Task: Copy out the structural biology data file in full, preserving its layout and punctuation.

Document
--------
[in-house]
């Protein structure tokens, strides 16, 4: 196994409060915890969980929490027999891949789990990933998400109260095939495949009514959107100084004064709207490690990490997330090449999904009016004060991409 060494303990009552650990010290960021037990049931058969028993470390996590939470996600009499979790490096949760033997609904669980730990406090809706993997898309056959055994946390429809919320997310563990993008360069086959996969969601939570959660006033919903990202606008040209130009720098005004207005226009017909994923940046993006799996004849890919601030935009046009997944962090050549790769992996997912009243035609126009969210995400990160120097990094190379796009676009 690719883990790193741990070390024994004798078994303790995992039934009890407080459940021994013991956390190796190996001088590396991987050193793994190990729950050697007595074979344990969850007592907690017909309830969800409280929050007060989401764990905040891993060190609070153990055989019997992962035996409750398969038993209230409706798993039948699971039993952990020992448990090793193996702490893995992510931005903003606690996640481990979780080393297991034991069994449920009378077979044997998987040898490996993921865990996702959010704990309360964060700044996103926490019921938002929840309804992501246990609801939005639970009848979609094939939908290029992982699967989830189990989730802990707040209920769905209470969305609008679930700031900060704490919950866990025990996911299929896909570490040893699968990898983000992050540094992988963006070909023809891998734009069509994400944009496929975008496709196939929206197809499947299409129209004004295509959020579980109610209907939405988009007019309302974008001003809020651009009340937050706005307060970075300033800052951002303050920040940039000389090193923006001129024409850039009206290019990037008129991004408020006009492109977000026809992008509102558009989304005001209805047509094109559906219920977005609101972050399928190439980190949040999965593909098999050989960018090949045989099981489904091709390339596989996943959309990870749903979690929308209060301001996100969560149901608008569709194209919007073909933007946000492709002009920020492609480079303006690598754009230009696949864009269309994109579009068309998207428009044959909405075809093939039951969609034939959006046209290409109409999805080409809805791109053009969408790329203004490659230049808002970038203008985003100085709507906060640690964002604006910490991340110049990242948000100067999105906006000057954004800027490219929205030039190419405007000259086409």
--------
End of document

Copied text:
[in-house]
């Protein structure tokens, strides 16, 4: 196994409060915890969980929490027999891949789990990933998400109260095939495949009514959107100084004064709207490690990490997330090449999904009016004060991409 060494303990009552650990010290960021037990049931058969028993470390996590939470996600009499979790490096949760033997609904669980730990406090809706993997898309056959055994946390429809919320997310563990993008360069086959996969969601939570959660006033919903990202606008040209130009720098005004207005226009017909994923940046993006799996004849890919601030935009046009997944962090050549790769992996997912009243035609126009969210995400990160120097990094190379796009676009 690719883990790193741990070390024994004798078994303790995992039934009890407080459940021994013991956390190796190996001088590396991987050193793994190990729950050697007595074979344990969850007592907690017909309830969800409280929050007060989401764990905040891993060190609070153990055989019997992962035996409750398969038993209230409706798993039948699971039993952990020992448990090793193996702490893995992510931005903003606690996640481990979780080393297991034991069994449920009378077979044997998987040898490996993921865990996702959010704990309360964060700044996103926490019921938002929840309804992501246990609801939005639970009848979609094939939908290029992982699967989830189990989730802990707040209920769905209470969305609008679930700031900060704490919950866990025990996911299929896909570490040893699968990898983000992050540094992988963006070909023809891998734009069509994400944009496929975008496709196939929206197809499947299409129209004004295509959020579980109610209907939405988009007019309302974008001003809020651009009340937050706005307060970075300033800052951002303050920040940039000389090193923006001129024409850039009206290019990037008129991004408020006009492109977000026809992008509102558009989304005001209805047509094109559906219920977005609101972050399928190439980190949040999965593909098999050989960018090949045989099981489904091709390339596989996943959309990870749903979690929308209060301001996100969560149901608008569709194209919007073909933007946000492709002009920020492609480079303006690598754009230009696949864009269309994109579009068309998207428009044959909405075809093939039951969609034939959006046209290409109409999805080409809805791109053009969408790329203004490659230049808002970038203008985003100085709507906060640690964002604006910490991340110049990242948000100067999105906006000057954004800027490219929205030039190419405007000259086409």